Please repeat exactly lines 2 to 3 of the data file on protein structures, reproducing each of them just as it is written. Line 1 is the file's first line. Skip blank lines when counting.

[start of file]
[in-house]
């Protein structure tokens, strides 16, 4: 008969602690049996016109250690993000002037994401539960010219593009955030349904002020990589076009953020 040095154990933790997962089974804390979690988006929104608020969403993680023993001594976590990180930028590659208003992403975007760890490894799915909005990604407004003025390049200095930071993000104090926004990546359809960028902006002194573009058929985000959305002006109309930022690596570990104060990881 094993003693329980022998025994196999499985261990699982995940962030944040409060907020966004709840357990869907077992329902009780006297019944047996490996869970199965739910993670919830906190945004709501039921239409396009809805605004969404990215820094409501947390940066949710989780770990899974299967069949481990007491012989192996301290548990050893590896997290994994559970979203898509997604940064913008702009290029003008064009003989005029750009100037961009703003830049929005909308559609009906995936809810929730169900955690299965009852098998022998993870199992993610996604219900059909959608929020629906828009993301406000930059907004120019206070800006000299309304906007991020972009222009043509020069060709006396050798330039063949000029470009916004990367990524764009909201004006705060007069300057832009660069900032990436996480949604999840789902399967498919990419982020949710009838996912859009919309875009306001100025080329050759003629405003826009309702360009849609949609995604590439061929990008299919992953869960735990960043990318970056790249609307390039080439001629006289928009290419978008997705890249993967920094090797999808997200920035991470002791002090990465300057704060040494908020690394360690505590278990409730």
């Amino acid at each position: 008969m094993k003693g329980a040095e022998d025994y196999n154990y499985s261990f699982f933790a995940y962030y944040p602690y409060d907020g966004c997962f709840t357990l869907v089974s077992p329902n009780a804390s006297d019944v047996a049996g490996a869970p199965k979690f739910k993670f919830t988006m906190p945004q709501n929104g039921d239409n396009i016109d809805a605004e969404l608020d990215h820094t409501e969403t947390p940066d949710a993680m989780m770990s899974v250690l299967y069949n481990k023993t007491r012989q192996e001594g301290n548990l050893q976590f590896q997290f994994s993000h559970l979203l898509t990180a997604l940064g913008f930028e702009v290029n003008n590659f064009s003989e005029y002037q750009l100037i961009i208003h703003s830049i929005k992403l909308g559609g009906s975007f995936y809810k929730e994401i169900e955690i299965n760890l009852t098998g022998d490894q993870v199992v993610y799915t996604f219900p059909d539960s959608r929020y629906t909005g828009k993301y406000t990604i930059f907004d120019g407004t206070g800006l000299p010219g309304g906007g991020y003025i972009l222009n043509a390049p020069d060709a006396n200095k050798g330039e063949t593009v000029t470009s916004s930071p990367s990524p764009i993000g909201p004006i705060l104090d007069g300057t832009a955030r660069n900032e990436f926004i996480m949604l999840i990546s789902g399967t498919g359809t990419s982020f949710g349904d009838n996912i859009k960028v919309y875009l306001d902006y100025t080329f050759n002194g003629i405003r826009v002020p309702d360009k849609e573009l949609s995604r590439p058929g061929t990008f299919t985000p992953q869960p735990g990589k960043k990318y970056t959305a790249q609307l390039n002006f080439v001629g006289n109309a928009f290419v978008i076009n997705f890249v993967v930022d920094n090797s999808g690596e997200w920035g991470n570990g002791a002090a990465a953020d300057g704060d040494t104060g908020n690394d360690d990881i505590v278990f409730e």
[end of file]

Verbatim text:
């Protein structure tokens, strides 16, 4: 008969602690049996016109250690993000002037994401539960010219593009955030349904002020990589076009953020 040095154990933790997962089974804390979690988006929104608020969403993680023993001594976590990180930028590659208003992403975007760890490894799915909005990604407004003025390049200095930071993000104090926004990546359809960028902006002194573009058929985000959305002006109309930022690596570990104060990881 094993003693329980022998025994196999499985261990699982995940962030944040409060907020966004709840357990869907077992329902009780006297019944047996490996869970199965739910993670919830906190945004709501039921239409396009809805605004969404990215820094409501947390940066949710989780770990899974299967069949481990007491012989192996301290548990050893590896997290994994559970979203898509997604940064913008702009290029003008064009003989005029750009100037961009703003830049929005909308559609009906995936809810929730169900955690299965009852098998022998993870199992993610996604219900059909959608929020629906828009993301406000930059907004120019206070800006000299309304906007991020972009222009043509020069060709006396050798330039063949000029470009916004990367990524764009909201004006705060007069300057832009660069900032990436996480949604999840789902399967498919990419982020949710009838996912859009919309875009306001100025080329050759003629405003826009309702360009849609949609995604590439061929990008299919992953869960735990960043990318970056790249609307390039080439001629006289928009290419978008997705890249993967920094090797999808997200920035991470002791002090990465300057704060040494908020690394360690505590278990409730």
């Amino acid at each position: 008969m094993k003693g329980a040095e022998d025994y196999n154990y499985s261990f699982f933790a995940y962030y944040p602690y409060d907020g966004c997962f709840t357990l869907v089974s077992p329902n009780a804390s006297d019944v047996a049996g490996a869970p199965k979690f739910k993670f919830t988006m906190p945004q709501n929104g039921d239409n396009i016109d809805a605004e969404l608020d990215h820094t409501e969403t947390p940066d949710a993680m989780m770990s899974v250690l299967y069949n481990k023993t007491r012989q192996e001594g301290n548990l050893q976590f590896q997290f994994s993000h559970l979203l898509t990180a997604l940064g913008f930028e702009v290029n003008n590659f064009s003989e005029y002037q750009l100037i961009i208003h703003s830049i929005k992403l909308g559609g009906s975007f995936y809810k929730e994401i169900e955690i299965n760890l009852t098998g022998d490894q993870v199992v993610y799915t996604f219900p059909d539960s959608r929020y629906t909005g828009k993301y406000t990604i930059f907004d120019g407004t206070g800006l000299p010219g309304g906007g991020y003025i972009l222009n043509a390049p020069d060709a006396n200095k050798g330039e063949t593009v000029t470009s916004s930071p990367s990524p764009i993000g909201p004006i705060l104090d007069g300057t832009a955030r660069n900032e990436f926004i996480m949604l999840i990546s789902g399967t498919g359809t990419s982020f949710g349904d009838n996912i859009k960028v919309y875009l306001d902006y100025t080329f050759n002194g003629i405003r826009v002020p309702d360009k849609e573009l949609s995604r590439p058929g061929t990008f299919t985000p992953q869960p735990g990589k960043k990318y970056t959305a790249q609307l390039n002006f080439v001629g006289n109309a928009f290419v978008i076009n997705f890249v993967v930022d920094n090797s999808g690596e997200w920035g991470n570990g002791a002090a990465a953020d300057g704060d040494t104060g908020n690394d360690d990881i505590v278990f409730e």